Tuesday, June 28, 2011

Squash Blossom Neacklace Watercolor

Watercolor on paper 8 X 10
My watercolor class students requested or suggested
that they would like to paint a squash blossom
necklace. One of the students had this lovely piece
I took a bunch of photos with an assortment
of backgrounds. This one was photographed on a 
turquoise painted table. I think I really like it on white.
Tomorrow I will make sure I get a good image of it.
With All My Art - Nathalie

Sunday, June 26, 2011

Watercolor Class Geraniums

Here is the class finished pieces.
They did a good job, don't you think so?  
I am so proud of them. I have enjoyed teaching 
color blending, washes, which brushes, why wet in wet, etc.
But, my favorite part has been getting to know the
ladies that had been taking the classes.
Chatting over palettes of freshly mixed paints and a new piece
of paper is just as good as sharing over a cup of coffee.
We might have to paint this sometime.
Thanks for stopping by!

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Thursday, June 23, 2011

Teaching a Watercolor Class

"Geraniums and Clay Pots" 
This will be the watercolor class lesson today.
I started teaching a watercolor class in February of this year. 
It has been an amazing time. 
Them: Why do you mix those colors? 
Why does her green look different than my green? 
How did you do that? Oh my! I have a bloom! 
Now, what do I do? My painting doesn't look like your painting? 
Me: (Not the answers to the above questions) 
Wow! That turned out nice! I really like that effect!
Let's see if we can fix that. Hmm!?! 
What if you add a ...? Wait! Don't get ahead of me. 
You need more water. You need more pigment...
You know who has learned the most by teaching the class?

One of my favorite teaching quotes:
"Tell me and I will probably forget.
Show me and I might remember.
Involve me and I will never forget.."
That is the method that I try to use in my classes.
Check be later and I will show you what we did in class today.

Friday, June 17, 2011

More New Technique - Loose, Detailed Watercan

I really enjoyed the bright, colorful technique I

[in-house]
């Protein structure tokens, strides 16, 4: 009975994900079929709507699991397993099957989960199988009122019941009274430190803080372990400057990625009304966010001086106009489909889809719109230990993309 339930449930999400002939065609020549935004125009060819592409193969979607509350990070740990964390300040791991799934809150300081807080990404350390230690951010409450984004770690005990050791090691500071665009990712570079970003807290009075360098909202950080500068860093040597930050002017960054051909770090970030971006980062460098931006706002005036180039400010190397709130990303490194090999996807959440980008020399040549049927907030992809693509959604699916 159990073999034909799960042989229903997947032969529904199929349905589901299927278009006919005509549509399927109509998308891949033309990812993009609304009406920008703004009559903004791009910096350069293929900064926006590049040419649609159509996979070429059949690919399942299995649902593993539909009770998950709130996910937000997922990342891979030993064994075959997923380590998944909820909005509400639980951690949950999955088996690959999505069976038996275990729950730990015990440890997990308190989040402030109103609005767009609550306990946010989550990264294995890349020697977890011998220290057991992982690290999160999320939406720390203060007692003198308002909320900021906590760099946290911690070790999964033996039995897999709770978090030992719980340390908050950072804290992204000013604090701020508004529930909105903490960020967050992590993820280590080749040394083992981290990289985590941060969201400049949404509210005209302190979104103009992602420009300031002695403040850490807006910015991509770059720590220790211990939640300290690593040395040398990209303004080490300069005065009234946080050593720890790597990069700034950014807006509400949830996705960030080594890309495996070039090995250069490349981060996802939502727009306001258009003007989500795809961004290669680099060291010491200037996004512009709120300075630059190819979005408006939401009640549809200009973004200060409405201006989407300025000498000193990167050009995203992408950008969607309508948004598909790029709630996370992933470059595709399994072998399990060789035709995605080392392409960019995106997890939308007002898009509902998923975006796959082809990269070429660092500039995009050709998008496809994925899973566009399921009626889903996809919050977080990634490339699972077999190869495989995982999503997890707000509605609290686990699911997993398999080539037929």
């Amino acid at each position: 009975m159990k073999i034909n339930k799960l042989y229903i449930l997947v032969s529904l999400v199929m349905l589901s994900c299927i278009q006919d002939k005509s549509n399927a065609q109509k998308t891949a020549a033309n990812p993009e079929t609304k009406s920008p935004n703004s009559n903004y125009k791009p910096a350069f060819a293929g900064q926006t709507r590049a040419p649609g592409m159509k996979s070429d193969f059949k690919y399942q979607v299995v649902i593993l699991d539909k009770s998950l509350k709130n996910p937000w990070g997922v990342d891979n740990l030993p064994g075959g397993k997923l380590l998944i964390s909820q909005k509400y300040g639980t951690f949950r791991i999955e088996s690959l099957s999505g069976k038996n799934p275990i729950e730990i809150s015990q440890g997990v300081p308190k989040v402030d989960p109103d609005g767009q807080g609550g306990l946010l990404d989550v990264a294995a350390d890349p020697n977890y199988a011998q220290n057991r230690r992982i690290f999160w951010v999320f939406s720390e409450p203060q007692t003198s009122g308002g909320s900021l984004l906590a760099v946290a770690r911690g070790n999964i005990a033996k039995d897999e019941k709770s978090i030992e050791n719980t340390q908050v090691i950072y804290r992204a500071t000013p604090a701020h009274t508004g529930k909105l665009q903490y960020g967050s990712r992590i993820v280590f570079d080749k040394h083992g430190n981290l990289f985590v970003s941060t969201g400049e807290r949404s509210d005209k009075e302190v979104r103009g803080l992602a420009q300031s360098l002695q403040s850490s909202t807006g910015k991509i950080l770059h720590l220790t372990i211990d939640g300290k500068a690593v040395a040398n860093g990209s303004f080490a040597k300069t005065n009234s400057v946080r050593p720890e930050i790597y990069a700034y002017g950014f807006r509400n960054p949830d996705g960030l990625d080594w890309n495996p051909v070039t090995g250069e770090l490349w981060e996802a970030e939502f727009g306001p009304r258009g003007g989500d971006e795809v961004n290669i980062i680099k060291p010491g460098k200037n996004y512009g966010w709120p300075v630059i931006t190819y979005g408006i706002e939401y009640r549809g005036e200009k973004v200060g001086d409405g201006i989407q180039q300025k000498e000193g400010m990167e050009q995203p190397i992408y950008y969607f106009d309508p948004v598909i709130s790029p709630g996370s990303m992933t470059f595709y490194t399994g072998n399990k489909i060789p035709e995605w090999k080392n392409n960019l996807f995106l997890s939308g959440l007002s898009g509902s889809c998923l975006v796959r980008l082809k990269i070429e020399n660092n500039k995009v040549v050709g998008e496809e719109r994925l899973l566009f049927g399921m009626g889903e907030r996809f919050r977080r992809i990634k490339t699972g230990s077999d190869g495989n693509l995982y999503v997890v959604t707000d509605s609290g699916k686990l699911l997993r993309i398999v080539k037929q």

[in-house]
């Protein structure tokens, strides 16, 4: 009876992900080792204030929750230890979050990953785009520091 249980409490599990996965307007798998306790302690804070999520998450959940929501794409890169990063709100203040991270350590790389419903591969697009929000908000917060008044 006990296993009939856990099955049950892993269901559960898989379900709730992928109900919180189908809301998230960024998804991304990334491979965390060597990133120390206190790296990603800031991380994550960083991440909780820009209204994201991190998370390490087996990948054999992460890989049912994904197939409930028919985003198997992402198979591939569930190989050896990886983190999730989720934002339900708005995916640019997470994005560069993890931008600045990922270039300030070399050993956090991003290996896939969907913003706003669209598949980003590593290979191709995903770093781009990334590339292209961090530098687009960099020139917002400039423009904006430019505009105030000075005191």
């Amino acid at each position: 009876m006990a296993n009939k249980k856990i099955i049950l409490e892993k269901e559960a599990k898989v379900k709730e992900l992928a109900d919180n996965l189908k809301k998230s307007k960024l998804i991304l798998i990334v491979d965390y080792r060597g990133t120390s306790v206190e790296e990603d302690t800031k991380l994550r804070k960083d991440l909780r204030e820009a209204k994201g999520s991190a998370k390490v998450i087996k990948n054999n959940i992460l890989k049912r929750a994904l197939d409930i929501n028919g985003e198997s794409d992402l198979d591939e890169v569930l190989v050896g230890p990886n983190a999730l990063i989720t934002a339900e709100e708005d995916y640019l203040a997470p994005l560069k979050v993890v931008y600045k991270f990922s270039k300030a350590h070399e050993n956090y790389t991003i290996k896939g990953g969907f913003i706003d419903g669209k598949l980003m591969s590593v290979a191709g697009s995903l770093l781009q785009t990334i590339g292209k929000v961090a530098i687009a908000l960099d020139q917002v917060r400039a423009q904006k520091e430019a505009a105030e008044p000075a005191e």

used on the San Miguel Mission watercolor.
So, here we go again.
I reserved my white areas with masking fluid.
Then, I brushed the entire surface with clear water.
I dropped in colors. The colors look randomly placed
but they are not. Burnt sienna was placed in the
flower pot area. Purple and turquoise in
the shadow and watercan vicinity.
I splattered in sap green, olive green, cad yellow,
and cad red. While the greens and reds were still wet,
I dropped in purple in the areas that will be
in shadow and a bit of burnt sienna just because.
After the painting was dry I began to add some
loose detail. This was the s-t-r-e-t-c-h for me,
since I love details
Hmm! If it's detailed,  how can it be loose and
if it's loose, how can it be detailed?
"Some Water, Some Plant..."
8x10 on Arches Paper
"So neither the one who plants, nor the one
who waters is anything, but only God,
who makes things grow."
1 Corinthians 3:7

Friday, June 3, 2011

San Miguel Mission - Trying Something New

The San Miguel Mission in Santa Fe
is the oldest mission in the United States.
Joe and I visited Santa Fe several years ago and I
found many wonderful sights to photograph.
The mission was one of those.
Well, this afternoon I decided to try a technique that
I have never used before. I started with just loose color 
mingling. Then, some details. I really enjoy the challenge 
of watercolors and realism so this semi loose
style is a stretch for me.
However, I do like the brighter colors.
Might have to try this again sometime.
 I painted the one on the left in '09and it is my watercolor
class project for thenext two weeks.
Just wanted to try some watercolor drama.
Let me know which one you like best.
Thanks for stopping by!

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